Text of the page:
Adam, youou know that moment at the fancy restaurant when the waiter asks if you have any questions about the menu? Even if you are shy, do you really have no questions? That's the point at which I tend to ask the waiter about all the words/ingredients on the menu that I don't understand. If I establish rapport with the waiter, I might say something like: "This is my first time here, and I'd really like to try some dishes that you are really proud of, stuff that I can't find easily at other places." Sometimes, when I'm on a visit out of town, I'll say: "I'm in Cincinnati for one day, and friends here recommended your restaurant. What can't I miss?" If you see a glint of pride in the waiter's eyes, you are probably going to taste the best the restaurant has to offer.

          1. re: David Feldman
            Adam Stephanides

            No, it is a matter of waking up a chef, or of convincing a chef that I'm worthy of his or her best efforts. That's what I was asking about anyway, although finding out what the chef does best is important too.


            1. re: Adam Stephanides
              Gregory White

              What irks me is members of the media talking out of their hind-quarters. As a chef with 18 years of experience, I find these bits of mis-informed wisdom annoying in the extreme. The idea that you have to "wake me up" in order to receive my best efforts is insulting. The reason pro cooks put up with crazy hours, crazy co-workers and the occasional moronic restaurant critic, is that we love food. A little bit of ourselves goes into each dish for every customer, not just the serious foodies. Case in point: one night, a restaurant I used to work for was filming for a TV spot. FOH management comes back and asks me to prepare some entree's and to make sure they looked good since they were for the ad. Later, they come back to give me an "attaboy" for the presentation. All I had done was plate the food as I would have done for anybody else. Don't get me wrong; not all food writers are bad, just take what they say with a grain of salt.

    2. I share some of the characteristics that you mention: shy, uncomfortable "chatting up" waitstaff; inability to "pose" as something I'm not, and limited sophistication when it comes to the foods I actually enjoy a lot in upper-end restayarants. (I don't think I share your budget, though :-).)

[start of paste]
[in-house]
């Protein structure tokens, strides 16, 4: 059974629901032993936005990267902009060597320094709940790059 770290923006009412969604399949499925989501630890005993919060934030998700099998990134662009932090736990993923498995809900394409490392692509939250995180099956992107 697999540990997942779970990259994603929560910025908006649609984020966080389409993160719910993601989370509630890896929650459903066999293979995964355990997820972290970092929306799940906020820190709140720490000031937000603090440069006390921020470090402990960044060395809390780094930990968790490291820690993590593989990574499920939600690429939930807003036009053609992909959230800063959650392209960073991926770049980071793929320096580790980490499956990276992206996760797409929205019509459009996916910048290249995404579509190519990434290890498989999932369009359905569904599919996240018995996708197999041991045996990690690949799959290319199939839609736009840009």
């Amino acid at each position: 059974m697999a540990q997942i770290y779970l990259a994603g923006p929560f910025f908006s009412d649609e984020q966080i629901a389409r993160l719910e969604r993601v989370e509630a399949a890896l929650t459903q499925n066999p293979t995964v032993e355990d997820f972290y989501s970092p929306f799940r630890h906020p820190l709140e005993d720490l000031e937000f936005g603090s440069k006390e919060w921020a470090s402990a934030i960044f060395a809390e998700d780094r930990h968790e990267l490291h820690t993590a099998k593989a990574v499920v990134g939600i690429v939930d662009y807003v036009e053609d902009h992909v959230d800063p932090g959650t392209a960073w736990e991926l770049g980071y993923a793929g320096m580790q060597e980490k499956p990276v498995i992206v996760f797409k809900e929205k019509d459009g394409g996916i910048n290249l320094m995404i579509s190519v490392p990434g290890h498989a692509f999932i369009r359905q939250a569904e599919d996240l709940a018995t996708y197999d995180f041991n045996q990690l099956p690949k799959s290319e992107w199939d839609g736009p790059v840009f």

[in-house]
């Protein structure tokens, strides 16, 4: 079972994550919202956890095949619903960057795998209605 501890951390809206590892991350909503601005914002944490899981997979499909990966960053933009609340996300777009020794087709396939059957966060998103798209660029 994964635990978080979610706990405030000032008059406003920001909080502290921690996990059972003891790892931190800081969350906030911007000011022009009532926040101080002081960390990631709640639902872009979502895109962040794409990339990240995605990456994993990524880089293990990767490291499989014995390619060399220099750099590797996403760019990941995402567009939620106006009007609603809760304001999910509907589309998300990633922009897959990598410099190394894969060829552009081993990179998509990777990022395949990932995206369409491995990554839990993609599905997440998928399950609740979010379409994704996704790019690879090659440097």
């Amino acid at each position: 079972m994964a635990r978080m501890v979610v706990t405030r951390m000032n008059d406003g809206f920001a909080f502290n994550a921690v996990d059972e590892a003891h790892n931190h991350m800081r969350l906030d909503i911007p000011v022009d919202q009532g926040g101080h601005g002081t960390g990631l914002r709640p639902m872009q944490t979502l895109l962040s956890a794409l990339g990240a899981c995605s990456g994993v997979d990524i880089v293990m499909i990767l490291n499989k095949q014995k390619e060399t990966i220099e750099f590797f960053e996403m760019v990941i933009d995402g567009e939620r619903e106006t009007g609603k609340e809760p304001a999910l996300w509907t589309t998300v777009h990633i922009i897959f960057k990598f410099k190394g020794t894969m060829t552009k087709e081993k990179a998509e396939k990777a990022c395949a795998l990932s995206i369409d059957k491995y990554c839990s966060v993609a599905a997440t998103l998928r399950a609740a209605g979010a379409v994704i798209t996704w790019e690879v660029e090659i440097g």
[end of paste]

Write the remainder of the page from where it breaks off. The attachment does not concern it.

I do think there are ways one can communicate one's interest in the food (which is the thing that gets me to these sorts of restaurants) without not being oneseelf. I think that asking certain kinds of questions of a waiter/waitress can help, even if they aren't the kind to "impress" with culinary or enologica; sophistication. Asking how dishes are prepared (with a tone indicating curiousity, not concern) and asking what the server feels are the special strengths of the restaurant are two that can let them know you're after the best meal possible. (Although I appreciate Anthony Bourdain's advice to pay attention to a server's manner and body language when answering such a question, in order to tell discern true enthusiasm from a kitchen's directive to push a dish. But in high-end places I hope this wouldn't be a problem.)

      Likewise with wine: I know very little about European wines vs. California, and haven't yet taken the time to master the similarities/differences between European terroir and CA varietals made from same grapes or in similar styles. So if a wine list is all or mostly European, beyond asking for recommendations, I might also ask "is this similar to..." or how would this compare ro...", thereby letting them know that I have a sense of what I like.

      Another thing is that when a server asks how everything is/was, saying (honestly) "I really liked this, and here's why" can ilicit appreciation, or even an extra goody, if the message makes it to the kitchen.

      All of these are for me are honest questions that are easier to negotiate than trying to appear ultra-sophisticated or deserving.

      That said, I realy do empathize with you own position, as I certainly don't always do these things, and if I'm at a place where the chef him- or herself walks through, I can rarely think of anything to say beyond that I'm enjoying the meal.

      2 Replies
      1. re: Caitlin

        I agree with Caitlin - show an interest in how dishes are made and a sensible amount of respect for the server's advice (without asking them to go over every dish or wine, or dithering). Choose among the more "challenging" dishes on the menu - dont settle for chicken, veal, pasta primavera, pad thai, steak etc. unless you have reason to think that particular dish is especially good at that place. Any way, large or small, by which you show you are discerning and interested in seeing the best that the restaurant is capable of can help the quality of your meal.